By Anton Lang ~
This Post details the daily wind power generation data for the AEMO coverage area in Australia. For the background information, refer to the Introductory Post at this link.
Each image is shown here at a smaller size to fit on the page alongside the data for that day. If you click on each image, it will open on a new page and at a larger size so you can better see the detail.
Note also that on some days, there will be a scale change for the main wind power image, and that even though images may look similar in shape for the power generation black line on the graph when compared to other days, that scale (the total power shown on the left hand vertical axis) has been changed to show the graph at a larger size to better fit the image for that graph.
Thursday 23 June 2022
Total Wind Power Generation
This image shows the total power generated across the whole day by every wind plant in this vast AEMO coverage area for Australia.
The total Nameplate for all these wind plants changes as each new wind plant comes on line delivering power to the grid. That current Nameplate is 9854MW, and this is from the current total of 76 wind plants.
Note that the shape of this wind power load curve does not follow the shape of the main load curve for total power generation, and that is seen in the image below, the solid black line across the top of the image for that graph. Wind power generates its power only when the wind is blowing, hence it does not follow the actual power generation Load Curve, which is also the the exact same shaped curve as for actual power consumption.
For this data, I have added the times for the daily minimum, and the daily maximum, to show how they do not correlate with the actual times of minimum power consumption (around 4AM each day) and maximum power consumption, the evening Peak. (at around 6.40PM in Winter and earlier during the Summer Months.)
Daily Minimum – 2970MW (12.01AM)
Daily Maximum – 6265MW (10.15PM)
Average Wind Generation – 4887MW
Total Generated Power – 117.28GWH
Percentage Supplied By Wind Power At The Low Point For The Day – 8.8%
Percentage Supplied By Wind Power At Peak Power For The Day – 5830MW of 28900MW – 6.15PM – 20.17% (Mid afternoon Peak with maximum rooftop solar added was 27405MW at 12.00PM)
Average Percentage Of Overall Total Power Generation – %
Daily Operational Capacity Factor – 49.59%
Wind Power Generation Versus Total Power Generation
This image shows the total power generated from all the wind plants in this AEMO coverage area, and compares it to the overall total generated power from every source of power generation, which is the black line at the top of the graph. Wind power is the green coloured area, along the bottom of this graph.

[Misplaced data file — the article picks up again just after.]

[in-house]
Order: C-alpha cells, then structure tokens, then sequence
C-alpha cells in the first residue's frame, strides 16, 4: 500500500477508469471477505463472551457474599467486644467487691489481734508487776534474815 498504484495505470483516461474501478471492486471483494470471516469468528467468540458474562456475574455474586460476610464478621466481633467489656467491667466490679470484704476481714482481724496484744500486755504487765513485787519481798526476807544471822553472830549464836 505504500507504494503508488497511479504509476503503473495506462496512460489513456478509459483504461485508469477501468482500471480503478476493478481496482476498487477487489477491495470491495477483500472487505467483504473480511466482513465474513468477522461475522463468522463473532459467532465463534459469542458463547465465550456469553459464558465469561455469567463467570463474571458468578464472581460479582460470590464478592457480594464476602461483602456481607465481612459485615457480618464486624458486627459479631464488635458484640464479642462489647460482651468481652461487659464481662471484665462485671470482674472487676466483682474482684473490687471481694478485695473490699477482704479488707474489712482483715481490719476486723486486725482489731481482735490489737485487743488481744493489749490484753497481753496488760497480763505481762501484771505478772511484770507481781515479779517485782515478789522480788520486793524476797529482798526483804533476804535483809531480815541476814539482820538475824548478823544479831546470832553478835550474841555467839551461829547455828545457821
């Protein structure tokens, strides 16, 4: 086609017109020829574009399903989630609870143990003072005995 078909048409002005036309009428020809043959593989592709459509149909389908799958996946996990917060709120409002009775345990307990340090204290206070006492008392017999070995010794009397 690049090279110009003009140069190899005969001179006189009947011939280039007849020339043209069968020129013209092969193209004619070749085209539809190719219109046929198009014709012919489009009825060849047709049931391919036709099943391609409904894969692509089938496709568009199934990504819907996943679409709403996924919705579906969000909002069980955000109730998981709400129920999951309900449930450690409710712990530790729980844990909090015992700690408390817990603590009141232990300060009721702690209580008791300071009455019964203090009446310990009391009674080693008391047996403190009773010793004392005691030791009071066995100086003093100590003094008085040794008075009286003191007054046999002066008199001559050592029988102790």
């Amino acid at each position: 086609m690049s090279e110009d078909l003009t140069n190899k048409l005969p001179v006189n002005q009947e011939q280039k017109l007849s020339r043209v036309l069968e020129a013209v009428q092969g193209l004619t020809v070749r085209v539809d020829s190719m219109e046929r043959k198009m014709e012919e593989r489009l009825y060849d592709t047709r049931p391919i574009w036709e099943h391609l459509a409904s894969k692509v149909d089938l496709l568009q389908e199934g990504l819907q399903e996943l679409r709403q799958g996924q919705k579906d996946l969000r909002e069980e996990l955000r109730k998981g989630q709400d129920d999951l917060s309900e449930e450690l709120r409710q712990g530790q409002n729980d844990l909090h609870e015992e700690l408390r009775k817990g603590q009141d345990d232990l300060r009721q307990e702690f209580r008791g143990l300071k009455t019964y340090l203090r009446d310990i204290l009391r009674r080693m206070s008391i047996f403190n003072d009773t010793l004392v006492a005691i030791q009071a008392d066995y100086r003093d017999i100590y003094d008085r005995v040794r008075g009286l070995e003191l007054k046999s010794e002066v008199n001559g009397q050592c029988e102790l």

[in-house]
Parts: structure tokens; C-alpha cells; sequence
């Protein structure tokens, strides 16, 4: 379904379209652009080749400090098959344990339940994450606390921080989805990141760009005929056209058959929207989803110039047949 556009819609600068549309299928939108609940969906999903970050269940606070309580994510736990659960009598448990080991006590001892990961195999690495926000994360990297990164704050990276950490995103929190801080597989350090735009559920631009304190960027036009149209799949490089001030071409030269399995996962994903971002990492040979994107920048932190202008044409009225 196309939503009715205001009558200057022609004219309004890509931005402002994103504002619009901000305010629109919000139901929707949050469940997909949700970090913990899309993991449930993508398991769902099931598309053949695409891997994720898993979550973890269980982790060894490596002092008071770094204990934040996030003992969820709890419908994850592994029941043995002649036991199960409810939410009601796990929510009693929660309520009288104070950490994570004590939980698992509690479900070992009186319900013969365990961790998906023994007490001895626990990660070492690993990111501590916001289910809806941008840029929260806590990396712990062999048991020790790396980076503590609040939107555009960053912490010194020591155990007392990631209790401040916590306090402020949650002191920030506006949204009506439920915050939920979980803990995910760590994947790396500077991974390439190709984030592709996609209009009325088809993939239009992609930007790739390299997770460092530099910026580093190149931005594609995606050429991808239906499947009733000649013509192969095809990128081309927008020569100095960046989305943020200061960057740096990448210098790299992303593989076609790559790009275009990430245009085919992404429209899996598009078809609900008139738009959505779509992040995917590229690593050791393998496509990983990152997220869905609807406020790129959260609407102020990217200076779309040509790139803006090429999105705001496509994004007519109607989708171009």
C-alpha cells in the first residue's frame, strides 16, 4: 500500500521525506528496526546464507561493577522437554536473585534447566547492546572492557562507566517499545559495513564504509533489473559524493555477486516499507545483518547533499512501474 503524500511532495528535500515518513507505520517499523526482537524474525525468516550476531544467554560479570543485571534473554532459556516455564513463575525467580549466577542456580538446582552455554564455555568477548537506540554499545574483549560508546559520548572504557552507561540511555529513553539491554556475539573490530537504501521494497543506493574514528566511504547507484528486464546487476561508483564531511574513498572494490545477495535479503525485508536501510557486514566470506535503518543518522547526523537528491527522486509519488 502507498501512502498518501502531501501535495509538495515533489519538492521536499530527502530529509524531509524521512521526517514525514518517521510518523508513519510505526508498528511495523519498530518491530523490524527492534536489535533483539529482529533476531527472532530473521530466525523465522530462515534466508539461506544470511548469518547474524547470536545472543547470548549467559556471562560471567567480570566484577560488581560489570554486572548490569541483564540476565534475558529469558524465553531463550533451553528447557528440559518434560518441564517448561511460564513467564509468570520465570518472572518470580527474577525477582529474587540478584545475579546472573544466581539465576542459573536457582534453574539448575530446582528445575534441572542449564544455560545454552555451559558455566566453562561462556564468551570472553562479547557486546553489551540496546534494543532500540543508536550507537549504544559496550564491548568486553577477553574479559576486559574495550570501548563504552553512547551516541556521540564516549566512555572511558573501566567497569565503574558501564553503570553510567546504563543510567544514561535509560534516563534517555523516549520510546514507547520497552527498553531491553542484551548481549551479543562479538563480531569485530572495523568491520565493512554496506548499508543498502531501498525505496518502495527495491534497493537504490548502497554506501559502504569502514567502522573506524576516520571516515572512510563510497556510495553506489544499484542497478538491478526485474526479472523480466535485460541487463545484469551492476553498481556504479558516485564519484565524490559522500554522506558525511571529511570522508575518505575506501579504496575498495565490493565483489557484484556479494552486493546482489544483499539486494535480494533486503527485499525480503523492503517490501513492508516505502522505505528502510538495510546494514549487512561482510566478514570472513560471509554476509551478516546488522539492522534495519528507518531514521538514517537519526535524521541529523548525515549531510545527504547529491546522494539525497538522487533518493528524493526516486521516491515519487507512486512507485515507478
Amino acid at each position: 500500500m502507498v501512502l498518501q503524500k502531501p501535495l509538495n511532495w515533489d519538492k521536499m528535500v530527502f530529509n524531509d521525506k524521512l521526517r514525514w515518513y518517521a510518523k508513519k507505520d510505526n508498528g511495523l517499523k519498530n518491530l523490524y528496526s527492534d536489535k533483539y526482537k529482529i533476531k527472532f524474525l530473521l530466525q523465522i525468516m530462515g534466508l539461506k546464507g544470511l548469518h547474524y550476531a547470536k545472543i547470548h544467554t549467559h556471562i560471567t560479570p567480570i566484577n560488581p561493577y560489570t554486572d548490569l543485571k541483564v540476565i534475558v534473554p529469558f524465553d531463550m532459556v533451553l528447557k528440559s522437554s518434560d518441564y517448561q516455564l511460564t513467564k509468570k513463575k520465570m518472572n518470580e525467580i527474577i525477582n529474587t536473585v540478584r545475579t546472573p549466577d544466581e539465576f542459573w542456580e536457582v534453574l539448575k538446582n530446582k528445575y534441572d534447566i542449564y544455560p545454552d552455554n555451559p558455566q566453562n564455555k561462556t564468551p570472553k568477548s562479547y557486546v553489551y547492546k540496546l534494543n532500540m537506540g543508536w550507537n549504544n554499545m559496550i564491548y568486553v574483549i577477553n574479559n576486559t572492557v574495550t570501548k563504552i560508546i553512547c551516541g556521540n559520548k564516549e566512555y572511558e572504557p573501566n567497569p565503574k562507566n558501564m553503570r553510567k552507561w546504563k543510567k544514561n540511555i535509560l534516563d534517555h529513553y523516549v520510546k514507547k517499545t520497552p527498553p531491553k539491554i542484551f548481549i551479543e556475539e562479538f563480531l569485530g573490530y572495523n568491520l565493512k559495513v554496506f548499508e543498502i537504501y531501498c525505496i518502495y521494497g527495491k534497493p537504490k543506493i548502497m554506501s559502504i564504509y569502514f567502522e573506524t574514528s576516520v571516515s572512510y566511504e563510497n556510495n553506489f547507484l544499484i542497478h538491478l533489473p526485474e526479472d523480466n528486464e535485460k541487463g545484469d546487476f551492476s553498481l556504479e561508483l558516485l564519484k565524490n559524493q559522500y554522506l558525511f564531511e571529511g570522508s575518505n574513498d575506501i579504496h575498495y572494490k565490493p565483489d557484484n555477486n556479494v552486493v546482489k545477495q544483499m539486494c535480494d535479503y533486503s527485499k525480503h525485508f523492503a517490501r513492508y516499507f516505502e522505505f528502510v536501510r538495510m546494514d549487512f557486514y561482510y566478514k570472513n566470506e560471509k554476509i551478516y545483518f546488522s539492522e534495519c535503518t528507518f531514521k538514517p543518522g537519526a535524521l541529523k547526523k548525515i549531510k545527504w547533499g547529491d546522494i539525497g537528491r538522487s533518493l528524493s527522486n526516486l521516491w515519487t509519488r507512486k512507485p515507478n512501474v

While the green colour in this image looks to be a different shape to the graph above, keep in mind here that the scale is completely different, and that green coloured Wind total is the same as for the image shown above, only with the scale changed so it can fit onto the graph.
- Finding Wind Power Average – On the graph, there are 25 hourly time points, starting with midnight and finishing with midnight. I have added the total at each of those hourly time points together, and divided the resultant total by 25 to give an average in MegaWatts. (MW)
- For total power in GWH, multiply the average daily power by 24, and then divide by 1000.
- For the Capacity Factor, that is calculated by dividing the average wind generation by the current Nameplate and then multiplying that by 100 to give a percentage.
Comments For This Day
This was another of those good days for wind generation, again tempered bu irony. The average for this day of 4887MW gave wind generation a daily operational Capacity Factor of 49.6%, and again, the irony I mentioned, a good day, and wind still is only operating at less than HALF of its total Nameplate. Wind was rising at the usual time of the evening Peak of maximum power consumption, and at that time, wind was delivering a reasonable total of 20% of all the generated power from every source. With that regular rise across the day (well, sort of anyway) there was a substantial difference between the low for the day and the high, and for this day, that gap was 3295MW. One thing to notice here is that spiky nature of the power generation from 1AM till 5PM, and you can see those times when wind fell away, came back on, fell away, came back on etc. On the graph, as I have highlighted at the top, and in red, the nature of the graph, is that it is scaled to fit inside the same sized ‘box’ every day, so while those spikes look relatively small, they are in fact quite significant. Each loss of power is between 200MW and 300MW, and during that seven hour period, there are around 15 or so of the small (looking) ones, and the big loss there between 11AM and 11.30AM is a loss of more than 600MW. So with those seemingly smaller ones of a loss of 200MW, that’s around 60 turbines just turning off, and then coming back on a little while later, only to almost immediately turn back off. That loss of more than the 600MW is around 200 turbines turning off. That of itself, happening so many times does not make for a very smooth operation of the grid.
Anton Lang uses the screen name of TonyfromOz, and he writes at this site, PA Pundits International on topics related to electrical power generation, from all sources, concentrating mainly on Renewable Power, and how the two most favoured methods of renewable power generation, Wind Power and all versions of Solar Power, fail comprehensively to deliver levels of power required to replace traditional power generation. His Bio is at this link.
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